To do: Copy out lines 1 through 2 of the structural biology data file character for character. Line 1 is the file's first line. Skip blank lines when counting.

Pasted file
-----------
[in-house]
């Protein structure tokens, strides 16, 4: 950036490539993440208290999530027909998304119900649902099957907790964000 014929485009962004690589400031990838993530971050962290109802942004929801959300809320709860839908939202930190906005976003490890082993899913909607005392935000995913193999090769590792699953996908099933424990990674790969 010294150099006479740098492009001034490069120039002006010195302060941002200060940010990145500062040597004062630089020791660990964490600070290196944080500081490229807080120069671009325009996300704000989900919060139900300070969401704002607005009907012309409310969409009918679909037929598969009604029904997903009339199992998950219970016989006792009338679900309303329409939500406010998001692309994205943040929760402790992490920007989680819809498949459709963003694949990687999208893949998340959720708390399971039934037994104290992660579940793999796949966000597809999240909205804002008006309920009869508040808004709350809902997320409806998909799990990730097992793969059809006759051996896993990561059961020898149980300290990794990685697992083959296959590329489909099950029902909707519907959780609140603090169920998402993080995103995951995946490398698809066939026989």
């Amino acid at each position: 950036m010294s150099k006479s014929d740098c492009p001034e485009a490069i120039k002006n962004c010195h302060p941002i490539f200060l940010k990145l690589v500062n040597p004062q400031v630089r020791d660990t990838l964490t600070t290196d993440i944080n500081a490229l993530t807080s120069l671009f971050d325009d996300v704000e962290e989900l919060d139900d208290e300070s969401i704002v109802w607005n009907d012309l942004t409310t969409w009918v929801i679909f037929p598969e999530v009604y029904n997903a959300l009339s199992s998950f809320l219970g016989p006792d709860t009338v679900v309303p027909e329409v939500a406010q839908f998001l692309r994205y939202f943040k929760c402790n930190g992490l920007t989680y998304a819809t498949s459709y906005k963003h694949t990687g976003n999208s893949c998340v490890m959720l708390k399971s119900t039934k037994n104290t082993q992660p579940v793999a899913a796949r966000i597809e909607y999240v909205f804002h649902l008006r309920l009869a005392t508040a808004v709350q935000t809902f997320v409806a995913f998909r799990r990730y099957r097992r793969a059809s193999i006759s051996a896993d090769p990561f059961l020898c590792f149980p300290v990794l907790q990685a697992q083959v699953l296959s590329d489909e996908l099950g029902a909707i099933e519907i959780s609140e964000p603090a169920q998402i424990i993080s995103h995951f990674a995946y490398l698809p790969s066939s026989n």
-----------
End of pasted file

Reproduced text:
[in-house]
């Protein structure tokens, strides 16, 4: 950036490539993440208290999530027909998304119900649902099957907790964000 014929485009962004690589400031990838993530971050962290109802942004929801959300809320709860839908939202930190906005976003490890082993899913909607005392935000995913193999090769590792699953996908099933424990990674790969 010294150099006479740098492009001034490069120039002006010195302060941002200060940010990145500062040597004062630089020791660990964490600070290196944080500081490229807080120069671009325009996300704000989900919060139900300070969401704002607005009907012309409310969409009918679909037929598969009604029904997903009339199992998950219970016989006792009338679900309303329409939500406010998001692309994205943040929760402790992490920007989680819809498949459709963003694949990687999208893949998340959720708390399971039934037994104290992660579940793999796949966000597809999240909205804002008006309920009869508040808004709350809902997320409806998909799990990730097992793969059809006759051996896993990561059961020898149980300290990794990685697992083959296959590329489909099950029902909707519907959780609140603090169920998402993080995103995951995946490398698809066939026989």